Matilde Perotti (alumna of the MPP 2021-22 cohort) outlines the challenges of undertaking research on disaster risk management in refugee camps, drawing on her firsthand experiences of working in a number of challenging situations.
I am a graduate of International Relations and Global Affairs, and I have recently finished my double-degree master’s in Public Policy from the United Nations University in Maastricht, specialising in migration studies. My thesis was on the role of NGOs in natural disasters, specifically in the temporary refugee camp of Kara Tepe on the Greek island of Lesvos. I mainly focused on how disaster risk management is implemented in the camp and how the community engages in it. My interest in this topic comes from my experiences volunteering in two other Greek refugee camps (Samos and Kavala) where I witnessed first-hand the natural vulnerabilities to which camps are exposed. These experiences led me to believe that it is essential to dedicate more research to this issue in order to ultimately ensure that residents are provided with dignified and sustainable living places.
I chose to analyse Kara Tepe for four main reasons. First, in 2020 the former refugee camp in Lesvos (Moria) completely burnt down, demonstrating the unpreparedness of the stakeholders to deal with natural hazards. Second, the camp’s position is precarious, given that it is located on a fragment of the coast and surrounded by the sea. Third, despite increasing evidence of the rising trend of natural disasters, there is little research being done on the impact of natural disasters on those in refugee settings or on ways to mitigate the impact. Lastly, despite the ample research on the impacts of climate change in developing countries, European states remain unprepared for the significant consequences that will befall them in the coming years.
My research questions looked at the circumstances of Moria’s fire, the response of NGOs to that event, the extent to which a community-based approach is implemented and what its challenges are, and lastly, what can be improved in the current disaster risk management in Kara Tepe. The research is based on a qualitative method involving individual semi-structured interviews with NGO staff and volunteers working in Lesvos or who have worked there in the last two years. Engaging participants was a smooth process that enabled me to draw on a variety of ethically coherent data that provided transparency to my research and helped me understand crucial research questions.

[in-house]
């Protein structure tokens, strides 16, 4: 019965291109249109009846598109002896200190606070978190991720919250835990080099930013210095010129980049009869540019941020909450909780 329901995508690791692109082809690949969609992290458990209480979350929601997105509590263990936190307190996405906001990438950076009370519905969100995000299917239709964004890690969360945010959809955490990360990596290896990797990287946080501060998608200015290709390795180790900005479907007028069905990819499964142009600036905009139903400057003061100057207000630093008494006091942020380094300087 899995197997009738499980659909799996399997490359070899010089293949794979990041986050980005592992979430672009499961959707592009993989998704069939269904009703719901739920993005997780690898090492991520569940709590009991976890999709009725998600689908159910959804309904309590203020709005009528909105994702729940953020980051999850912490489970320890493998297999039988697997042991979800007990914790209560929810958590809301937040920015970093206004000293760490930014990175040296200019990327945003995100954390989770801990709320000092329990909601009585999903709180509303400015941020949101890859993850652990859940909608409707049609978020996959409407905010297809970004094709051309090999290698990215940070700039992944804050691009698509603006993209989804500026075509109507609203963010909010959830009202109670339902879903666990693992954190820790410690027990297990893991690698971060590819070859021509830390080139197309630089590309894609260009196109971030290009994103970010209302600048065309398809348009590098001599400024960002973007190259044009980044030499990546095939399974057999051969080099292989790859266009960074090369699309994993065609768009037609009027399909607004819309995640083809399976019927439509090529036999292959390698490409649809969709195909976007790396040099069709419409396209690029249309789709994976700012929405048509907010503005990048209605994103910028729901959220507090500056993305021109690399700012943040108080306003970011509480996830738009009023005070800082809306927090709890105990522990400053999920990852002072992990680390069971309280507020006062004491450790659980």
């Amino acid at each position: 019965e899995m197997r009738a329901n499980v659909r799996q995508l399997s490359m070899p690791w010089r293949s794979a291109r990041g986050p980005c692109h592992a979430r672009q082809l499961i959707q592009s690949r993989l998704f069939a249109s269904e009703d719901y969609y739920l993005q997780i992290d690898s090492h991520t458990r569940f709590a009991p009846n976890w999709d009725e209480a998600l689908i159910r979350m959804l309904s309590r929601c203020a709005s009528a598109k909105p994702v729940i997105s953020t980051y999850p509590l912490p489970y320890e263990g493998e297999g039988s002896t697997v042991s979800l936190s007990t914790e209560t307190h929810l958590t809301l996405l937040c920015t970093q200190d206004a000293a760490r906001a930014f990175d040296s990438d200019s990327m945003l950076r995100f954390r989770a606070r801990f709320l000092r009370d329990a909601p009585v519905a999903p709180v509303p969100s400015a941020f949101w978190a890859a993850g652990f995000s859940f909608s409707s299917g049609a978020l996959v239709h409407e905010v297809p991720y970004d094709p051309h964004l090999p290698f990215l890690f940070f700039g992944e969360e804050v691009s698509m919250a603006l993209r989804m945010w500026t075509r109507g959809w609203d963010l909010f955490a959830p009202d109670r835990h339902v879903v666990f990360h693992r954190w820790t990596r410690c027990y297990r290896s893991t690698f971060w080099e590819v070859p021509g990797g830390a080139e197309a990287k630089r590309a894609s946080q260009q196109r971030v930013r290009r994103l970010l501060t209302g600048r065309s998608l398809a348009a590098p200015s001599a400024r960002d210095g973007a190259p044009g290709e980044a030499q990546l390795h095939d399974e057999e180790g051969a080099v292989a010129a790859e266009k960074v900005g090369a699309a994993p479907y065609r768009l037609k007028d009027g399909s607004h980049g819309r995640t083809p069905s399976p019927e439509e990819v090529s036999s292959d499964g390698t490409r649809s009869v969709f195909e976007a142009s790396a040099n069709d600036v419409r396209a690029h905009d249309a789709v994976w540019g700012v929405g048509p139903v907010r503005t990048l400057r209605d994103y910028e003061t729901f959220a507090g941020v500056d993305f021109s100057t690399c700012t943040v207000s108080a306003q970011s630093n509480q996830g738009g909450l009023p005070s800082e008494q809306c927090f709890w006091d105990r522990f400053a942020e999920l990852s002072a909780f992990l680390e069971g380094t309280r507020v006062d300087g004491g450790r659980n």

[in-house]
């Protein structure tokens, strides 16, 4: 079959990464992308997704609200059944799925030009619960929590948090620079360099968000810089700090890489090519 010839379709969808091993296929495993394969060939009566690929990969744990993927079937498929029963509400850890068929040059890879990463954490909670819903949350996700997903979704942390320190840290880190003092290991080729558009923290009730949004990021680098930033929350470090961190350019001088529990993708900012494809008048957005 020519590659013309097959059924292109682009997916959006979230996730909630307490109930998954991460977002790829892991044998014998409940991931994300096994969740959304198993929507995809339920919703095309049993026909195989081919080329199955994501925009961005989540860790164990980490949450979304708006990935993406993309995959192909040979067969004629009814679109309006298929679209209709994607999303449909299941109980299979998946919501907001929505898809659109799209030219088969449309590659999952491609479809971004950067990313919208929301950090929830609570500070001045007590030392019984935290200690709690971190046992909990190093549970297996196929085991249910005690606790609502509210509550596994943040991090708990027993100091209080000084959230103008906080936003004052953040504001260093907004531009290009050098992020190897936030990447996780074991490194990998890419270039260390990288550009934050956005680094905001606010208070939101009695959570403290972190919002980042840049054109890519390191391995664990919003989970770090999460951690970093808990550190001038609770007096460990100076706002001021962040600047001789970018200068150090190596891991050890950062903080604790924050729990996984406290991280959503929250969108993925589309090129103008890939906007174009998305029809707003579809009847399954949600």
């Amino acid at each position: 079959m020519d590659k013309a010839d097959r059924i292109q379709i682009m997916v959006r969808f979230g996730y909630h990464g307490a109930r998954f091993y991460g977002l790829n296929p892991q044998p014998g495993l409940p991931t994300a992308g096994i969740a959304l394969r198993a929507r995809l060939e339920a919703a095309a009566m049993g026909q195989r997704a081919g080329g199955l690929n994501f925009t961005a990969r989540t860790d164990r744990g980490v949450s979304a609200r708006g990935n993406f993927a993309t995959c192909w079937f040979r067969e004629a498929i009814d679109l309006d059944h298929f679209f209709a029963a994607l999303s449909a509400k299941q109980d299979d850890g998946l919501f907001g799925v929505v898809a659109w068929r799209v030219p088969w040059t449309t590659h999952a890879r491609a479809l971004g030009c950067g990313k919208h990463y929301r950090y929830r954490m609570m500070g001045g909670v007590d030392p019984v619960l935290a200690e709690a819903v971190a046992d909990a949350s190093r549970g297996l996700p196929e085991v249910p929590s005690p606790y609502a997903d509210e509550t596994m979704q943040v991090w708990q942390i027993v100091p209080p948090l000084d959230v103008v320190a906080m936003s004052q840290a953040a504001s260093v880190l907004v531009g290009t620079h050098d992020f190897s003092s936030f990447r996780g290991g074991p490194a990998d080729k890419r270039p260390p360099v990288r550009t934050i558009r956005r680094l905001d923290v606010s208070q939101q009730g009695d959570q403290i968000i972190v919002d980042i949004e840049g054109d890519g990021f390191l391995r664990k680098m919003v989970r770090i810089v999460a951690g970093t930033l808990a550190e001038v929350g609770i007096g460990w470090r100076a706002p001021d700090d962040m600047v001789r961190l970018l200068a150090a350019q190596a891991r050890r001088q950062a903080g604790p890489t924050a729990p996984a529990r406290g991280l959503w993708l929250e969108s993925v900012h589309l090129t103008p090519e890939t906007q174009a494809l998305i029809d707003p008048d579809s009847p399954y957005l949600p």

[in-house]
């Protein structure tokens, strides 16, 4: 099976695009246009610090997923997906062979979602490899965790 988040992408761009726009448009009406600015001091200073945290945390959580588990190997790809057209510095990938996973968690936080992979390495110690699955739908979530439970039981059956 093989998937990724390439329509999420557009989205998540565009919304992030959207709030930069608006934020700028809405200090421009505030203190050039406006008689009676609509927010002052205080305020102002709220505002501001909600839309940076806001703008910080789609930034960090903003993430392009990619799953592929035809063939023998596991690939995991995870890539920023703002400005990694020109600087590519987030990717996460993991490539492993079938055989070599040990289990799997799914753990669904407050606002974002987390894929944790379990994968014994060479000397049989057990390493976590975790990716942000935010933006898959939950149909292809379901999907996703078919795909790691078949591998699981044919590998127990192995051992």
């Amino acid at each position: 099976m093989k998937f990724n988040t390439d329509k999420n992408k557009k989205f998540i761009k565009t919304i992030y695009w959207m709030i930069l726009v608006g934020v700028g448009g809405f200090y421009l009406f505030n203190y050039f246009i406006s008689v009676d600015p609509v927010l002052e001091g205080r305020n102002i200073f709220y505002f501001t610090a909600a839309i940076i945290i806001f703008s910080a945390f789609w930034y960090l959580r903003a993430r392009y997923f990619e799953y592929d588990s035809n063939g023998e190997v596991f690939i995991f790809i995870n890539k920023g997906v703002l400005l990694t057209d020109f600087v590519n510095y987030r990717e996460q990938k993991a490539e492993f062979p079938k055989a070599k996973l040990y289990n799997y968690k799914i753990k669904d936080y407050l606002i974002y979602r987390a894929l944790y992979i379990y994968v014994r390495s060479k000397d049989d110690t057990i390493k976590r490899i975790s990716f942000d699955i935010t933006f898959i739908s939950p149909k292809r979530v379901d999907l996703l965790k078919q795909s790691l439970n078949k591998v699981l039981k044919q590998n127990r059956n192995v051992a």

My research findings show that most of the NGOs in Lesvos are not dedicated to disaster risk management activities, meaning that the entire community is characterised by a high level of unpreparedness to cope with natural hazards. Furthermore, every participant declared that the NGO they were/are working for adopts a community-based approach. Moreover, questions regarding Moria’s fire revealed that during that tragic event, NGOs had a primary role in supporting camp residents, despite the authorities preventing them from giving as much support as they were aiming to give. COVID-19 also played a significant role in fallout from the fire disaster as NGOs were technically closed and short-staffed. This further proved that the camp was highly vulnerable to natural hazards and that no community-based strategies were adopted.
Further, my findings show that the basics of the community-based approach are still missing in the management of Kara Tepe. Collaboration and communication between stakeholders is chaotic and disorganised and there is hostility between NGOs, authorities and locals (who are divided between those who are tolerant of the refugees and those who are opposed). Moreover, the stakeholders involved often deny the agency of refugee community members, considering them to be poor victims or delinquents deprived of any decision-making power. References to ‘white saviours’ and ‘voluntourism’ were frequently raised as issues during the interviews.
Much of this means that the main challenges preventing a practical community-based approach in Kara Tepe stem from the inability of all stakeholders to work together; the fallout from the COVID-19 crisis which led to increasing securitisation measures in the camp; the financial unsustainability of the NGOs (exacerbated by the war in Ukraine); the lack of political and social will to operate for the refugees’ situation; and a range of humanitarian work-related limitations. In answer to my main research question, a community-based approach is far from the norm in Kara Tepe, despite the high exposure to natural hazards. NGOs are trying to make the best of the situation, but they are unintentionally creating some suffering despite their best intentions.
During the research process, it has been frustrating to hear univocal opinions regarding the degrading conditions of the camp and contrast these with a lack of interest by the authorities in improving the current situation or abiding by international standards and frameworks.
On a personal level, I admit to disappointment that, despite the increasing frequency of natural disasters, there is still a low level of knowledge and interest regarding disaster mitigation strategies in Lesvos. Moreover, it is not surprising that the most vulnerable in our society, again, bear the mistakes of the most privileged. With my master’s thesis, I tried to close the gap in the literature regarding community-based disaster risk management in refugee settings, especially in the European context. Further, I hope that my research will help policymakers to take into consideration the urgent need to improve the living conditions in Kara Tepe and provide more attention to natural disaster-related issues.
By Matilde Perotti
The opinions expressed here are the author’s own; they do not necessarily reflect the views of UNU.
UN Photo/Rick Bajornas